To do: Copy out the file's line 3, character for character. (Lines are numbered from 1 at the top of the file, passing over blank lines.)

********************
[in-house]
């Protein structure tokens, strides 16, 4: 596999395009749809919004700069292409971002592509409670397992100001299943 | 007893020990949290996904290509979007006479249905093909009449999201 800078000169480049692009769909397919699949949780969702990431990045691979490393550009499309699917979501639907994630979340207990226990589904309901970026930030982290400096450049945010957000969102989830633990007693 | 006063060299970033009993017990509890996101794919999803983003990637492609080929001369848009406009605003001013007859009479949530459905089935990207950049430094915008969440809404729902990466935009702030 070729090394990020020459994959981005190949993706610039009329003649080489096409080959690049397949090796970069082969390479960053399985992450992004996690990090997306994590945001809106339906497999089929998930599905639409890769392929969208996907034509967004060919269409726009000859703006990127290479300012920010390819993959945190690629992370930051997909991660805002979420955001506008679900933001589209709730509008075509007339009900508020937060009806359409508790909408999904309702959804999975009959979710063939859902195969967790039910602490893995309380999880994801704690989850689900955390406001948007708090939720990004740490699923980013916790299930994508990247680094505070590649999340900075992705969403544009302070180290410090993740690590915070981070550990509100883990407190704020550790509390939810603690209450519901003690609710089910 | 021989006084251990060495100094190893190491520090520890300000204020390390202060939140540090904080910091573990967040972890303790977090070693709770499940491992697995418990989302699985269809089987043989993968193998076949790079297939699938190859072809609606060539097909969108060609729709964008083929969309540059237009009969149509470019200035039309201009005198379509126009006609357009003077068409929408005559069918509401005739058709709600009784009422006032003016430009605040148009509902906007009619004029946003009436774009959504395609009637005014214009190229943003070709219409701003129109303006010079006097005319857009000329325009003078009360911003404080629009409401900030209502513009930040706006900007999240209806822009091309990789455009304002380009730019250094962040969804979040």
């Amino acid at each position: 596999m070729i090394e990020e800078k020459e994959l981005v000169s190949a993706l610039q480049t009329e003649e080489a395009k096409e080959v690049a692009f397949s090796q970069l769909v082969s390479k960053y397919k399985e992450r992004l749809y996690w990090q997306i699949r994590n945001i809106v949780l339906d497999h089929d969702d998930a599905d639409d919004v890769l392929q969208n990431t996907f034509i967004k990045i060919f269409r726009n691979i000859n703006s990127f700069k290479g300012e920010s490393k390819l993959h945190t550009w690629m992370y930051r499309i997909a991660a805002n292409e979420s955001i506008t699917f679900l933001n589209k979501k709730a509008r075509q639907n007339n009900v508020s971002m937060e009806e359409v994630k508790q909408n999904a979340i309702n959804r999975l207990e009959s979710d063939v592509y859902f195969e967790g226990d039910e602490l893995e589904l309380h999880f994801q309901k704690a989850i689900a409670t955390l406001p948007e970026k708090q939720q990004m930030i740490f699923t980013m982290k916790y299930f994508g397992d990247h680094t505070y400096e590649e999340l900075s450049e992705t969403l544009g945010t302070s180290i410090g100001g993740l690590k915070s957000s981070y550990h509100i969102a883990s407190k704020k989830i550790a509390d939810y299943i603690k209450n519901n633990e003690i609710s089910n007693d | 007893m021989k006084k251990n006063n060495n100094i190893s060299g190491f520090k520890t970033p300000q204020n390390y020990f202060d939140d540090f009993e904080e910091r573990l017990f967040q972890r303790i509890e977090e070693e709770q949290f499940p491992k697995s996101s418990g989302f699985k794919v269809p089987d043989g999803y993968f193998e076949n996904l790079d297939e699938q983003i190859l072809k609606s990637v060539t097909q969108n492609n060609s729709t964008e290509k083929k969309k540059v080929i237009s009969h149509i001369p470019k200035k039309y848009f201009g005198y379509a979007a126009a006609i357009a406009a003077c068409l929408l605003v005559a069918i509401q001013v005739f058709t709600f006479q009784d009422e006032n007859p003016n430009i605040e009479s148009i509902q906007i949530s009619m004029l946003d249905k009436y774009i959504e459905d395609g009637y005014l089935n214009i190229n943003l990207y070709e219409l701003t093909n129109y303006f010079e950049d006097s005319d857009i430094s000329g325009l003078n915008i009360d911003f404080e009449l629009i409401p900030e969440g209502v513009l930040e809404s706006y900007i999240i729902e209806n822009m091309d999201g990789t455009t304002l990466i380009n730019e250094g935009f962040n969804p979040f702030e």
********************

């Amino acid at each position: 596999m070729i090394e990020e800078k020459e994959l981005v000169s190949a993706l610039q480049t009329e003649e080489a395009k096409e080959v690049a692009f397949s090796q970069l769909v082969s390479k960053y397919k399985e992450r992004l749809y996690w990090q997306i699949r994590n945001i809106v949780l339906d497999h089929d969702d998930a599905d639409d919004v890769l392929q969208n990431t996907f034509i967004k990045i060919f269409r726009n691979i000859n703006s990127f700069k290479g300012e920010s490393k390819l993959h945190t550009w690629m992370y930051r499309i997909a991660a805002n292409e979420s955001i506008t699917f679900l933001n589209k979501k709730a509008r075509q639907n007339n009900v508020s971002m937060e009806e359409v994630k508790q909408n999904a979340i309702n959804r999975l207990e009959s979710d063939v592509y859902f195969e967790g226990d039910e602490l893995e589904l309380h999880f994801q309901k704690a989850i689900a409670t955390l406001p948007e970026k708090q939720q990004m930030i740490f699923t980013m982290k916790y299930f994508g397992d990247h680094t505070y400096e590649e999340l900075s450049e992705t969403l544009g945010t302070s180290i410090g100001g993740l690590k915070s957000s981070y550990h509100i969102a883990s407190k704020k989830i550790a509390d939810y299943i603690k209450n519901n633990e003690i609710s089910n007693d | 007893m021989k006084k251990n006063n060495n100094i190893s060299g190491f520090k520890t970033p300000q204020n390390y020990f202060d939140d540090f009993e904080e910091r573990l017990f967040q972890r303790i509890e977090e070693e709770q949290f499940p491992k697995s996101s418990g989302f699985k794919v269809p089987d043989g999803y993968f193998e076949n996904l790079d297939e699938q983003i190859l072809k609606s990637v060539t097909q969108n492609n060609s729709t964008e290509k083929k969309k540059v080929i237009s009969h149509i001369p470019k200035k039309y848009f201009g005198y379509a979007a126009a006609i357009a406009a003077c068409l929408l605003v005559a069918i509401q001013v005739f058709t709600f006479q009784d009422e006032n007859p003016n430009i605040e009479s148009i509902q906007i949530s009619m004029l946003d249905k009436y774009i959504e459905d395609g009637y005014l089935n214009i190229n943003l990207y070709e219409l701003t093909n129109y303006f010079e950049d006097s005319d857009i430094s000329g325009l003078n915008i009360d911003f404080e009449l629009i409401p900030e969440g209502v513009l930040e809404s706006y900007i999240i729902e209806n822009m091309d999201g990789t455009t304002l990466i380009n730019e250094g935009f962040n969804p979040f702030e």